When no one knows what’s going on

Follow me: Composer Elisa Faires will lead a procession through the woods, ending with a live vocal performance at a clearing known as “The Council.”

At last year’s Happening, Elisa Faires played a prank. Together with partner Chandra Shukla, she taped contact microphones to the tables in the dining hall so she could record the sounds of people while they ate dinner. As guests dined on an elaborate meal prepared by Matt Lee (Lee will be preparing dinner again this year), Faires and Shukla collected the sounds of banter, mirth and clinking tableware.

“We took the sound and played it back, recorded it, added effects, slowed it down, sped it up and made a piece of music as the dinner was happening,” says Faires. When it was played over the speakers, the music made the room 10-times louder. “People had no idea it was going on. Our installation had been so much a part of the dinner that people didn’t even realize it was happening. I think they probably weren’t even paying attention,” she says. “It’s kind of funny to have art happening that no one even knows is going on.”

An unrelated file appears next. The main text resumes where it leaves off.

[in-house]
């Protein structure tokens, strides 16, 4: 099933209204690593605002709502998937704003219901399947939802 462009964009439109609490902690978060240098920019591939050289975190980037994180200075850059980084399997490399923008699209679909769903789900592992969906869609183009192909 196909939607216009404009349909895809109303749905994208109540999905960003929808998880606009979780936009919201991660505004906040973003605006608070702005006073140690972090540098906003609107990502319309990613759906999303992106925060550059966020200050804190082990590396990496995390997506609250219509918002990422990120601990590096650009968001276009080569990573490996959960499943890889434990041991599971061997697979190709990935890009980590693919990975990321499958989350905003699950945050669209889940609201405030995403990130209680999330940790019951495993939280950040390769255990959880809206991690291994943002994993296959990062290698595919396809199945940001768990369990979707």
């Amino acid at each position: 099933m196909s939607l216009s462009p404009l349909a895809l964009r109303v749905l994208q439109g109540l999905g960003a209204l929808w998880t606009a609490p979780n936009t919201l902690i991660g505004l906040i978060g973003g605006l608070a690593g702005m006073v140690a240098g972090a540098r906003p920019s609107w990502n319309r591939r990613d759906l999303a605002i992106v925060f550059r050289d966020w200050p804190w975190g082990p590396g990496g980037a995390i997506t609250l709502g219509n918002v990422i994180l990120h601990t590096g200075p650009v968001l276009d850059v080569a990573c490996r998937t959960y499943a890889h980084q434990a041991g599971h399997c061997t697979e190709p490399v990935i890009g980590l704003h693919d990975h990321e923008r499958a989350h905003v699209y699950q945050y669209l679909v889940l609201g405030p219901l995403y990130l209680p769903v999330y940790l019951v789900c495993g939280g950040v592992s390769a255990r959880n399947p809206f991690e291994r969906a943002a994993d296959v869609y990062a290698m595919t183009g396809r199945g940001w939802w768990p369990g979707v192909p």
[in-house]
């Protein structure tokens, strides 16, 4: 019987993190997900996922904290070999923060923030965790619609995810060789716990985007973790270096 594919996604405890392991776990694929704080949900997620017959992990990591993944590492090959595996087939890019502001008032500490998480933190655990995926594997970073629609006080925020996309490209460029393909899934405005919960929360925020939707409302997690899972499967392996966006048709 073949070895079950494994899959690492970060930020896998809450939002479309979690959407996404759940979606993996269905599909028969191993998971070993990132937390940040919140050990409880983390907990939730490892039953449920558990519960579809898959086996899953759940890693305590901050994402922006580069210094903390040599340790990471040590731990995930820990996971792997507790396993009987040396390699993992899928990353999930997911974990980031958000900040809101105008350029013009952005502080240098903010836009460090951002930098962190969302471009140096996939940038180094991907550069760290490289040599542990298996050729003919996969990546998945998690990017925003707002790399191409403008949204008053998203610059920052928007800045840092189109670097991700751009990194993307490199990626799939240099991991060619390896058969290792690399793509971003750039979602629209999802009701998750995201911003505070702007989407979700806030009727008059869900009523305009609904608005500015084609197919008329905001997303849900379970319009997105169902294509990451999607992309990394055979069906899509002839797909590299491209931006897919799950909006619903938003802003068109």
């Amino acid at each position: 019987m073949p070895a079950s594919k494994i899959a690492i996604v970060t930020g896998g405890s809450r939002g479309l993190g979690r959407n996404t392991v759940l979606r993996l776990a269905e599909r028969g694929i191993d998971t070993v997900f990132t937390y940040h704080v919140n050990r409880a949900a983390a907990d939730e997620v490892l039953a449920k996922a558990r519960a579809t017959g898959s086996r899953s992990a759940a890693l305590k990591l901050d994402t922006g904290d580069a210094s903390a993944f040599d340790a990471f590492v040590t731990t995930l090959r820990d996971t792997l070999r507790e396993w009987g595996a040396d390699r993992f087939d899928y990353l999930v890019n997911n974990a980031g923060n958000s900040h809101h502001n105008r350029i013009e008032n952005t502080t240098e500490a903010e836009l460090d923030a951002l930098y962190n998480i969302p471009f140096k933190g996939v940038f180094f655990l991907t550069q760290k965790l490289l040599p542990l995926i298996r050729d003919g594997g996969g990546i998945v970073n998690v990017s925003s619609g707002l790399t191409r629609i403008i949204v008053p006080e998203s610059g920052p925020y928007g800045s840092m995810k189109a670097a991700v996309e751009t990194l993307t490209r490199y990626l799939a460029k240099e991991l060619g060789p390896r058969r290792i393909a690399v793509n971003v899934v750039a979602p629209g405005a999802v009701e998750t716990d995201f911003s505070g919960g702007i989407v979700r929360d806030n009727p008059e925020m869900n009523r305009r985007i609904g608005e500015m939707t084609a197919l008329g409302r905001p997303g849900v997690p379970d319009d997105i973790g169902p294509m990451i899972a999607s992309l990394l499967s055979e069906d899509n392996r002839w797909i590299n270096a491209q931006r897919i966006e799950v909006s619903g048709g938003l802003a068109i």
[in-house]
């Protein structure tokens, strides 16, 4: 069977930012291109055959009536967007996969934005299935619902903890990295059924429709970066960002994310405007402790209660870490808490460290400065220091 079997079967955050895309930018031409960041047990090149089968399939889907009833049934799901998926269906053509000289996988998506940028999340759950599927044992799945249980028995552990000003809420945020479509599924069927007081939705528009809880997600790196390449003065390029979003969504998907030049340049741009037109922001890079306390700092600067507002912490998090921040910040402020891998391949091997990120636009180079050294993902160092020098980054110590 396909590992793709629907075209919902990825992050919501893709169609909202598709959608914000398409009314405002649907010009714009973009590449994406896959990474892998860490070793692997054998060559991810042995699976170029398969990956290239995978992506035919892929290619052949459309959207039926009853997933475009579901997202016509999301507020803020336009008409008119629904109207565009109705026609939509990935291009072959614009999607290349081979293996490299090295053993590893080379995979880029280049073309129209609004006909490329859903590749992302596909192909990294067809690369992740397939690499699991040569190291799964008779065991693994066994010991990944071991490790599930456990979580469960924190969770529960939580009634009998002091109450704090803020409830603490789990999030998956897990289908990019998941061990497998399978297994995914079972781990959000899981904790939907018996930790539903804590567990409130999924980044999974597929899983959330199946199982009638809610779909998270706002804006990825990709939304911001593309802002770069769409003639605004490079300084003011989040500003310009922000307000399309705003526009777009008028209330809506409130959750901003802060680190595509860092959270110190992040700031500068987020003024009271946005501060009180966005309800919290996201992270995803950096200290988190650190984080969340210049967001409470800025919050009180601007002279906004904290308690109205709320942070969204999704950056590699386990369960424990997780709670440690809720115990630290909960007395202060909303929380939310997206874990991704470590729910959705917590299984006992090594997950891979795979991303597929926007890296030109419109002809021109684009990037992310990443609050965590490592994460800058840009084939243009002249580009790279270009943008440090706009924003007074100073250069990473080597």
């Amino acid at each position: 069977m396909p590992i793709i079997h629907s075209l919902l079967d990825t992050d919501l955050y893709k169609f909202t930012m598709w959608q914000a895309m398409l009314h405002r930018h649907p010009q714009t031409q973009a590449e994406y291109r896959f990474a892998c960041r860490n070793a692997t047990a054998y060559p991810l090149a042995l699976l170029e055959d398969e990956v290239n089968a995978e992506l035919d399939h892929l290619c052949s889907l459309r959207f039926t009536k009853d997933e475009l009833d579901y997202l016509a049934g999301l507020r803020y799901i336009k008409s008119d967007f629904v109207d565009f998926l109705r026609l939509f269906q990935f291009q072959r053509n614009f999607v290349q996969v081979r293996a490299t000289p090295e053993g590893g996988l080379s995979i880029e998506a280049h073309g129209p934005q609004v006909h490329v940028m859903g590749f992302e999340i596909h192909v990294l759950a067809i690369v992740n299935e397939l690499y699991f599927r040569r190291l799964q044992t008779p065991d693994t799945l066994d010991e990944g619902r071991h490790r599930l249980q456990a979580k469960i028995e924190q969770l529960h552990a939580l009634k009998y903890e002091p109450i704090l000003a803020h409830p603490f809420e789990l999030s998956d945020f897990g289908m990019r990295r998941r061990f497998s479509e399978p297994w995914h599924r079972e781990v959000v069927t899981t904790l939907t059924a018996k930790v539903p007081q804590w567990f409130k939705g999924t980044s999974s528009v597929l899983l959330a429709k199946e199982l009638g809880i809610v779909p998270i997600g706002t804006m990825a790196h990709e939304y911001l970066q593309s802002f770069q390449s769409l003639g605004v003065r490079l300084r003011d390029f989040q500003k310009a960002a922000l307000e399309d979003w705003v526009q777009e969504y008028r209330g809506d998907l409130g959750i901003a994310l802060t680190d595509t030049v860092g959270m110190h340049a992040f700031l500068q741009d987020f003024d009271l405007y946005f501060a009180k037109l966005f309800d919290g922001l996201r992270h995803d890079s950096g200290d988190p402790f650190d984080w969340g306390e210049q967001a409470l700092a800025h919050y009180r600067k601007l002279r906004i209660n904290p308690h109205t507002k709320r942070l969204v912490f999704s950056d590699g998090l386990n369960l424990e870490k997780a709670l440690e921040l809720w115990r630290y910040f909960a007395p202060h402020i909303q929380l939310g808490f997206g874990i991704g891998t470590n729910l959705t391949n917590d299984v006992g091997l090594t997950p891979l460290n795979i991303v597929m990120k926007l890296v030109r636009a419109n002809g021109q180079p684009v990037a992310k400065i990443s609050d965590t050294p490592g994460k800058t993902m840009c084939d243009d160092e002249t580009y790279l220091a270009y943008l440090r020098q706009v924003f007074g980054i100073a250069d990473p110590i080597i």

Faires will be performing at Happening again this weekend, except this time no pranks will be played. Instead, Faires plans to create a sound installation called Photosynthesis: Songs of the Trees, based on her experience of singing to trees. Later in the evening she will lead a ritual-based procession through the woods, which will end with a live vocal performance at a clearing known as “The Council.”

A trained musician, Faires has studied opera and classical singing, but has strayed away from those modes in favor of experimental performance. “‘Experimental’ is such a general term,” says Faires. “I have used a lot of non-conventional ways of creating and composing music. I like to mix genres and sounds. I’m always trying to explore new things.”

— Ursula Gullow writes about art for Mountain Xpress and her blog, artseenasheville.blogspot.com.


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